Thank you, Universe, for our refrigerators keeping us happy and sane.

Predictions on cities:

Planned and technological cities with layered airports.

Although formerly to the 20th century the predictions for today were mainly about better relations between people over time, by the beginning of the 1900’s technology was put at the center of those predictions. It would change the way we live on our cities. The progress would allows to live better on technologically designed cities, built form the ground to sky, and way up high.

What we actually see today is that although big cities like New York or Dubai sound more like the futurist visions, with their great skyscrapers with heliports on top of some buildings, they do not represent the majority of the city living in the 21st century. Actually, today’s favourite cities are some of the most grounded to the floor and true to their cultural roots. Lisbon is a perfect examples of that. 

Predictions on housing: 

Heterogeneous, creatively mobile and resource efficient.

In the 1920’s, futurists imagined us living in a house fully made of glass called Vitaglass, letting through the healthy rays of the sun. In the 1930’s, the 1934 issue of Everyday Science and Mechanics saw our houses as spherical and mobile, allowing us to go anywhere. The idea was perceived as fashionable, distancing itself from a vision of us as hamsters. 

In the 1950’s, the 1953 Science Fiction Adventures magazine saw us living in spacial homes shaped like snow globes. Similarly in the 1960’s, the Mechanix Illustrated’s June 1957 issue indicated that by the 1990’s we would be living in what we call “rotating with the sun” houses, entirely made of glass.

Finally, an earlier vision by Jean-Marc Côté’s was actually less far away from our reality. In the artwork “House Rolling Through The Countryside” he depicted a mobile home in wheels. A form of housing that can actually be found in the lifestyle of humans today, very famous among minimalists.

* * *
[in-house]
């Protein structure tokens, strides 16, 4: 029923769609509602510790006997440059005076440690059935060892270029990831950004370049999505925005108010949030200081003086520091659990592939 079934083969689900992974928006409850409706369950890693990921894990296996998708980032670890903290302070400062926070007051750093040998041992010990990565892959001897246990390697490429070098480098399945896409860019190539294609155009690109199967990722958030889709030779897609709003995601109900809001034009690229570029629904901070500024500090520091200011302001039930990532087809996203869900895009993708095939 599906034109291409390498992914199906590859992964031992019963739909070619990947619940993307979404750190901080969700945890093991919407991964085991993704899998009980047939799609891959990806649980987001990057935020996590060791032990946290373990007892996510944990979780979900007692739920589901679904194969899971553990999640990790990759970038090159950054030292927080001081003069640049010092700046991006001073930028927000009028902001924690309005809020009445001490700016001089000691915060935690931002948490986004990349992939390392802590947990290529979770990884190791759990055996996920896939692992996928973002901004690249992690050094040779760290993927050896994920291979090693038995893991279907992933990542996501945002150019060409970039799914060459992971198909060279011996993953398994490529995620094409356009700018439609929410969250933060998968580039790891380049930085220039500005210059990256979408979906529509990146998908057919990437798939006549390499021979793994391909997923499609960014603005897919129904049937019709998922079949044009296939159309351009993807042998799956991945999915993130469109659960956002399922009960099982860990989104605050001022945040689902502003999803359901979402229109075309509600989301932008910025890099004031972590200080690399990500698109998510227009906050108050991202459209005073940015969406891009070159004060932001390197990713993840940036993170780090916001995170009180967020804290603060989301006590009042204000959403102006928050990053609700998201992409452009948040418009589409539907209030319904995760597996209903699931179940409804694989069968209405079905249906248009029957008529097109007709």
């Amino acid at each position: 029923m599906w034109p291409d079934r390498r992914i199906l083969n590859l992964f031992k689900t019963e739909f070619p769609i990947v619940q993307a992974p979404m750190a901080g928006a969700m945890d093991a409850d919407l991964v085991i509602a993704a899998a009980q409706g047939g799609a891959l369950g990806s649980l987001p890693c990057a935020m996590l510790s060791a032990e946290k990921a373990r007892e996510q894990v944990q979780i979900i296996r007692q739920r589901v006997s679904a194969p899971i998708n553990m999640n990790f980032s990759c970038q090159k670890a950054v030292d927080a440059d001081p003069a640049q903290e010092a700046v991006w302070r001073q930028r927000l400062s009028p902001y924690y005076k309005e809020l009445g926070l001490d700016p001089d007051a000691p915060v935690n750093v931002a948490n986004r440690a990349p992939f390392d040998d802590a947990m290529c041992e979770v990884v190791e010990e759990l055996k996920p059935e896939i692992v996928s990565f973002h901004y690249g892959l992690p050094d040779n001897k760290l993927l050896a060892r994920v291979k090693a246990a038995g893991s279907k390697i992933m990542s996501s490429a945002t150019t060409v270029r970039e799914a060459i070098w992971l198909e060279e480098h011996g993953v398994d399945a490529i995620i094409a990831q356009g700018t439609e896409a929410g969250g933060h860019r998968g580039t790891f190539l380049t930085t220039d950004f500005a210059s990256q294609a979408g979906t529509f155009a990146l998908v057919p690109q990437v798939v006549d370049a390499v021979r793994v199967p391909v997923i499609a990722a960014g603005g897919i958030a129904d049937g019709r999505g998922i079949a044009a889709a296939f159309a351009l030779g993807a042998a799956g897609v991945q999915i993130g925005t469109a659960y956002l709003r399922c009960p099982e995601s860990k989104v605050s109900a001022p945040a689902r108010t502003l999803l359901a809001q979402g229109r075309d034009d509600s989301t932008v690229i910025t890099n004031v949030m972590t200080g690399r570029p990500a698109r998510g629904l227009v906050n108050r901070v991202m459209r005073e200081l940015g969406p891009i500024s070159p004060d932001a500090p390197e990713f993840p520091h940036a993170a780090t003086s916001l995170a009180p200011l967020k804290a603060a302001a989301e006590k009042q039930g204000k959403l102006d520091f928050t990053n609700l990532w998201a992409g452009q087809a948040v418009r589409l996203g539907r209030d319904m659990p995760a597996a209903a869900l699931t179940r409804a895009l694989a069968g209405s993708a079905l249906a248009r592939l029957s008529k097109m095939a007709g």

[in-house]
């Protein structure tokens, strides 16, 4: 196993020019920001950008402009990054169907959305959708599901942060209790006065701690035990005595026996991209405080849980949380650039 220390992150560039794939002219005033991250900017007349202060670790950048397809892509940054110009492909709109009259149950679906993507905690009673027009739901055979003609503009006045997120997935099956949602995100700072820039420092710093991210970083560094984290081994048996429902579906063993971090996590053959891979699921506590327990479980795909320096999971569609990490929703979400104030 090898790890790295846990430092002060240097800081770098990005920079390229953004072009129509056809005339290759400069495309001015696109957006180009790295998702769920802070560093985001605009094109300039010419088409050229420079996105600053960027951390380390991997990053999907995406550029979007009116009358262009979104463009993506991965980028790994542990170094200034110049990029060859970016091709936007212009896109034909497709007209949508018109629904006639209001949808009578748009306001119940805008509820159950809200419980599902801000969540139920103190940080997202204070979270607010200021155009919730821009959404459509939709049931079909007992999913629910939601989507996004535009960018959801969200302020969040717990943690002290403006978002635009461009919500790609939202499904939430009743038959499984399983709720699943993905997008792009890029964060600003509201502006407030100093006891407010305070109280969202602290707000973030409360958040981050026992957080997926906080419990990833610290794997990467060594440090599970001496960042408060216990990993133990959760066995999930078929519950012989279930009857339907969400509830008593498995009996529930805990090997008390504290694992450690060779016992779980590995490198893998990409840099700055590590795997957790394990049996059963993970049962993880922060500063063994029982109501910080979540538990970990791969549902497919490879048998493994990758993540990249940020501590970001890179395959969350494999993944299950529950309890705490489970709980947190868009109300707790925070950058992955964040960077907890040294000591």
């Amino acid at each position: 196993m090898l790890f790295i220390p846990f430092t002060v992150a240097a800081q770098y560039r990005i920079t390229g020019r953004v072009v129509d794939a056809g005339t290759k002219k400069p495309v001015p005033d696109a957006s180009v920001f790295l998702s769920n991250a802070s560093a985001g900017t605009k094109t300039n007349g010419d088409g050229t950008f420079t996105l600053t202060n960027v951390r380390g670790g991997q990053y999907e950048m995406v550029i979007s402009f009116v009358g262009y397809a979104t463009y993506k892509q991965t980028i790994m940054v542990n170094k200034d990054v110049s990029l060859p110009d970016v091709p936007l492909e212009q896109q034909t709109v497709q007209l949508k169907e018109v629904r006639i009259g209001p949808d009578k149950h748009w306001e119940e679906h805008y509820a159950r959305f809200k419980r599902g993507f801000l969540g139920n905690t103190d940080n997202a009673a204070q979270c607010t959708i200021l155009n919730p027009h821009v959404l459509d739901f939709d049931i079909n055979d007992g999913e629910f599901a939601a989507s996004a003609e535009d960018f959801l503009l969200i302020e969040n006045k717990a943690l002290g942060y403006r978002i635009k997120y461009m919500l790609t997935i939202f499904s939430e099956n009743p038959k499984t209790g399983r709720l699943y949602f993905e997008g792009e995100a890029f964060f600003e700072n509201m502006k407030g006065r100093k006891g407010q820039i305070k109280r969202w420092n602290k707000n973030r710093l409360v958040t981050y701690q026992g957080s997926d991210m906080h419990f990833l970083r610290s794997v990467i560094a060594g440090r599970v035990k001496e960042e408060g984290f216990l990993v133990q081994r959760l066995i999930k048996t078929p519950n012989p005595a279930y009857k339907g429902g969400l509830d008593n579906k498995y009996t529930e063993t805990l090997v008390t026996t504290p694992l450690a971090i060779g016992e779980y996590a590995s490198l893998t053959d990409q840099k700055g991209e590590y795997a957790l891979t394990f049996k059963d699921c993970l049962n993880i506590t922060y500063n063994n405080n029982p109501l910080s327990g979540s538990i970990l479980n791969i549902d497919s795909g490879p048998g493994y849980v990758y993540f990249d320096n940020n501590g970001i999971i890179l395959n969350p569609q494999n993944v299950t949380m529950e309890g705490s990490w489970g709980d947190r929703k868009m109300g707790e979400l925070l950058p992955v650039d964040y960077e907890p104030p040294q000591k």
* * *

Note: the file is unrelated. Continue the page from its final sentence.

What is does the actual housing look like?

Although the shape of our houses are not quite like the envisioned in the 20th century, the fundamentals of those predictions do match the way we are currently looking at housing: the past visions correctly predicted our need and current path to mobility, flexibility and resource efficiency in the way we live.

Our reality, as a co-living, perfectly matches those fundamentals – a lifestyle that actually exists since the 1970’s and is becoming more popular today.

How does it match? Today, the value of personal space and ownership in our younger generations is decreasing as they primarily value moving to the center of cities. Currently those cities are saturated and have limited land to grow as technology has not allowed us yet to layer our cities in height. Therefore, co-living becomes a viable solution since it allows people to move to the cities easily without moving their heavy homes in wheels or build new ones. 

The co-living lifestyle allows the co-liver to have homes everywhere and contribute for a more sustainable environment since he is sharing resources and not using extra land to live.

Nonetheless, this way of living also matches the predictions of improving relations between people, since the foundation of a co-living is its community, sharing communal spaces while having a private room.  

Thank you futurists of 1900’s for kinda predicting this lifestyle, we wouldn’t exist without it.